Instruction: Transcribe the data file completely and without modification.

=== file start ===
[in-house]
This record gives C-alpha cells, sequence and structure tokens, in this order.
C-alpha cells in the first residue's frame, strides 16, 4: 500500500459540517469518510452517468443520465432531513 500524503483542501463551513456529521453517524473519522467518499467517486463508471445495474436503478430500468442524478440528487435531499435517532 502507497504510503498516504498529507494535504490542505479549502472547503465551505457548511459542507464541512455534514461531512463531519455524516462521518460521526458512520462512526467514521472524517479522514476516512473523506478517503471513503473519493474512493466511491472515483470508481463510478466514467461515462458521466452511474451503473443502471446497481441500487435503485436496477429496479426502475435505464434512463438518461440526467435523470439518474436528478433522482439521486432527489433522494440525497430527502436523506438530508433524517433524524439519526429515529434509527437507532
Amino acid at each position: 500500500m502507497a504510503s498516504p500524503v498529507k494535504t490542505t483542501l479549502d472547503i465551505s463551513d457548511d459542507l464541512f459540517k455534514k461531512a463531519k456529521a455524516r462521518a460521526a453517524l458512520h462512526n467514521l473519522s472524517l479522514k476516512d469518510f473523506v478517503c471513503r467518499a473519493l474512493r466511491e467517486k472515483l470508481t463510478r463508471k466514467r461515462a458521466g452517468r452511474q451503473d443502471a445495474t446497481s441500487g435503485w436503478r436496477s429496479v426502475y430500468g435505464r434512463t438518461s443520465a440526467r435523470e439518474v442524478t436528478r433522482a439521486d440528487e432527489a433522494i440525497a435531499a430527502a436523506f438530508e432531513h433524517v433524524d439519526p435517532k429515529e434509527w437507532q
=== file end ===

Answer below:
[in-house]
This record gives C-alpha cells, sequence and structure tokens, in this order.
C-alpha cells in the first residue's frame, strides 16, 4: 500500500459540517469518510452517468443520465432531513 500524503483542501463551513456529521453517524473519522467518499467517486463508471445495474436503478430500468442524478440528487435531499435517532 502507497504510503498516504498529507494535504490542505479549502472547503465551505457548511459542507464541512455534514461531512463531519455524516462521518460521526458512520462512526467514521472524517479522514476516512473523506478517503471513503473519493474512493466511491472515483470508481463510478466514467461515462458521466452511474451503473443502471446497481441500487435503485436496477429496479426502475435505464434512463438518461440526467435523470439518474436528478433522482439521486432527489433522494440525497430527502436523506438530508433524517433524524439519526429515529434509527437507532
Amino acid at each position: 500500500m502507497a504510503s498516504p500524503v498529507k494535504t490542505t483542501l479549502d472547503i465551505s463551513d457548511d459542507l464541512f459540517k455534514k461531512a463531519k456529521a455524516r462521518a460521526a453517524l458512520h462512526n467514521l473519522s472524517l479522514k476516512d469518510f473523506v478517503c471513503r467518499a473519493l474512493r466511491e467517486k472515483l470508481t463510478r463508471k466514467r461515462a458521466g452517468r452511474q451503473d443502471a445495474t446497481s441500487g435503485w436503478r436496477s429496479v426502475y430500468g435505464r434512463t438518461s443520465a440526467r435523470e439518474v442524478t436528478r433522482a439521486d440528487e432527489a433522494i440525497a435531499a430527502a436523506f438530508e432531513h433524517v433524524d439519526p435517532k429515529e434509527w437507532q